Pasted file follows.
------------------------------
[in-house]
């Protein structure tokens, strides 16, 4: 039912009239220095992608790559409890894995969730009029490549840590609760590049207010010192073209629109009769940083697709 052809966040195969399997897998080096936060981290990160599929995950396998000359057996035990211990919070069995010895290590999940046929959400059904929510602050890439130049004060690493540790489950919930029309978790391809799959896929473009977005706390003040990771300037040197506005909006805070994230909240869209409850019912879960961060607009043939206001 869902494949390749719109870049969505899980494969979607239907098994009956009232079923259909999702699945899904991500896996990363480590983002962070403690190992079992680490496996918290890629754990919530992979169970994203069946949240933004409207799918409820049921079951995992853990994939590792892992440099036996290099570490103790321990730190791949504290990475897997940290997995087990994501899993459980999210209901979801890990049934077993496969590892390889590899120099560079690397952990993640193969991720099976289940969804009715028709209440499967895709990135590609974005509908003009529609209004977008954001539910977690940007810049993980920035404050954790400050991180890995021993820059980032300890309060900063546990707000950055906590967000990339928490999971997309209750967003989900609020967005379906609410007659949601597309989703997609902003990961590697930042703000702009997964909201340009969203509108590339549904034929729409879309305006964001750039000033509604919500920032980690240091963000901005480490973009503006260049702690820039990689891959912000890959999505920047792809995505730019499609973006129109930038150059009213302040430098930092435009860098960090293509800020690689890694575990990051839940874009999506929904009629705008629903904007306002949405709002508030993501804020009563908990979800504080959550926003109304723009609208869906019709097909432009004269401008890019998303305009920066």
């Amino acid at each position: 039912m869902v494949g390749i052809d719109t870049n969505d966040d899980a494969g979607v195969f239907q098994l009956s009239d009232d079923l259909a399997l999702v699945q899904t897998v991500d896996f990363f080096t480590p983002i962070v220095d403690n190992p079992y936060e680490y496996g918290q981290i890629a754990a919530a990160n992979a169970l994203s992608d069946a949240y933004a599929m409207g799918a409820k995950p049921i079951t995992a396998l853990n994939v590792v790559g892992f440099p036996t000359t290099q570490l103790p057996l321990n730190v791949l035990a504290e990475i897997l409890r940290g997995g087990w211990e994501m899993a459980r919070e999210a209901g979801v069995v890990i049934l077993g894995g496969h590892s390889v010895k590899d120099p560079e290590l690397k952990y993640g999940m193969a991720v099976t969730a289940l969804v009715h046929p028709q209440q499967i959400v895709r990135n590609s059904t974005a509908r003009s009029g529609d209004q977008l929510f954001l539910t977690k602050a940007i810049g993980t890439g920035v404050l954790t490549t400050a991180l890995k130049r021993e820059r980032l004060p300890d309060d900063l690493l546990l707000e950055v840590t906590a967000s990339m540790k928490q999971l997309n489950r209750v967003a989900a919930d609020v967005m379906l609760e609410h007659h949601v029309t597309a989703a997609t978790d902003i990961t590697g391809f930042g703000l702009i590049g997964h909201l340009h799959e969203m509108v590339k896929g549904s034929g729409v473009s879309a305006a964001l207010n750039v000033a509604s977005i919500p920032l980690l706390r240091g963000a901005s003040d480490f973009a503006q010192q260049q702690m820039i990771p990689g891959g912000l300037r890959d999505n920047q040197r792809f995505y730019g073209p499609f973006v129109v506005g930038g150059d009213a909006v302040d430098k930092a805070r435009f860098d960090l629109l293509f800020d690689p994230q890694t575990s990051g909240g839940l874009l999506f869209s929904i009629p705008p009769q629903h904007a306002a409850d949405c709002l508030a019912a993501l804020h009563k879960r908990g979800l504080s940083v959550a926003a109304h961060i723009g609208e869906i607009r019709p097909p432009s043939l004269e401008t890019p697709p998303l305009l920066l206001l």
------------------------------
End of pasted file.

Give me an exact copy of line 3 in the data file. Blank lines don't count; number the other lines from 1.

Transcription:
């Amino acid at each position: 039912m869902v494949g390749i052809d719109t870049n969505d966040d899980a494969g979607v195969f239907q098994l009956s009239d009232d079923l259909a399997l999702v699945q899904t897998v991500d896996f990363f080096t480590p983002i962070v220095d403690n190992p079992y936060e680490y496996g918290q981290i890629a754990a919530a990160n992979a169970l994203s992608d069946a949240y933004a599929m409207g799918a409820k995950p049921i079951t995992a396998l853990n994939v590792v790559g892992f440099p036996t000359t290099q570490l103790p057996l321990n730190v791949l035990a504290e990475i897997l409890r940290g997995g087990w211990e994501m899993a459980r919070e999210a209901g979801v069995v890990i049934l077993g894995g496969h590892s390889v010895k590899d120099p560079e290590l690397k952990y993640g999940m193969a991720v099976t969730a289940l969804v009715h046929p028709q209440q499967i959400v895709r990135n590609s059904t974005a509908r003009s009029g529609d209004q977008l929510f954001l539910t977690k602050a940007i810049g993980t890439g920035v404050l954790t490549t400050a991180l890995k130049r021993e820059r980032l004060p300890d309060d900063l690493l546990l707000e950055v840590t906590a967000s990339m540790k928490q999971l997309n489950r209750v967003a989900a919930d609020v967005m379906l609760e609410h007659h949601v029309t597309a989703a997609t978790d902003i990961t590697g391809f930042g703000l702009i590049g997964h909201l340009h799959e969203m509108v590339k896929g549904s034929g729409v473009s879309a305006a964001l207010n750039v000033a509604s977005i919500p920032l980690l706390r240091g963000a901005s003040d480490f973009a503006q010192q260049q702690m820039i990771p990689g891959g912000l300037r890959d999505n920047q040197r792809f995505y730019g073209p499609f973006v129109v506005g930038g150059d009213a909006v302040d430098k930092a805070r435009f860098d960090l629109l293509f800020d690689p994230q890694t575990s990051g909240g839940l874009l999506f869209s929904i009629p705008p009769q629903h904007a306002a409850d949405c709002l508030a019912a993501l804020h009563k879960r908990g979800l504080s940083v959550a926003a109304h961060i723009g609208e869906i607009r019709p097909p432009s043939l004269e401008t890019p697709p998303l305009l920066l206001l």